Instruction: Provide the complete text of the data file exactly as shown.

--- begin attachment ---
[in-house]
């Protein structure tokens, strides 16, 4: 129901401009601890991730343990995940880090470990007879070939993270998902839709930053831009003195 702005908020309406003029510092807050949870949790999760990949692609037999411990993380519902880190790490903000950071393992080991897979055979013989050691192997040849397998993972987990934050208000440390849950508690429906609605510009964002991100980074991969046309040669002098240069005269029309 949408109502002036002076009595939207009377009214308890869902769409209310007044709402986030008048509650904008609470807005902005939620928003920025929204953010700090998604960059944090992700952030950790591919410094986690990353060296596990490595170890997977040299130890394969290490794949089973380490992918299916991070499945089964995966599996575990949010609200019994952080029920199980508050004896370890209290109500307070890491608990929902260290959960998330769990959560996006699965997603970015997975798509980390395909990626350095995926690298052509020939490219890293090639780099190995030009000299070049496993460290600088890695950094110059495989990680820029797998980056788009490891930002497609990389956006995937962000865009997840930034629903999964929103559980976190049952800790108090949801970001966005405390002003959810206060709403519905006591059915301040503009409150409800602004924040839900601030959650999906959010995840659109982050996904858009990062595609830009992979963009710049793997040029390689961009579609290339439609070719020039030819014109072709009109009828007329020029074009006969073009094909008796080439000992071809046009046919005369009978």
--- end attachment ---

[in-house]
């Protein structure tokens, strides 16, 4: 129901401009601890991730343990995940880090470990007879070939993270998902839709930053831009003195 702005908020309406003029510092807050949870949790999760990949692609037999411990993380519902880190790490903000950071393992080991897979055979013989050691192997040849397998993972987990934050208000440390849950508690429906609605510009964002991100980074991969046309040669002098240069005269029309 949408109502002036002076009595939207009377009214308890869902769409209310007044709402986030008048509650904008609470807005902005939620928003920025929204953010700090998604960059944090992700952030950790591919410094986690990353060296596990490595170890997977040299130890394969290490794949089973380490992918299916991070499945089964995966599996575990949010609200019994952080029920199980508050004896370890209290109500307070890491608990929902260290959960998330769990959560996006699965997603970015997975798509980390395909990626350095995926690298052509020939490219890293090639780099190995030009000299070049496993460290600088890695950094110059495989990680820029797998980056788009490891930002497609990389956006995937962000865009997840930034629903999964929103559980976190049952800790108090949801970001966005405390002003959810206060709403519905006591059915301040503009409150409800602004924040839900601030959650999906959010995840659109982050996904858009990062595609830009992979963009710049793997040029390689961009579609290339439609070719020039030819014109072709009109009828007329020029074009006969073009094909008796080439000992071809046009046919005369009978």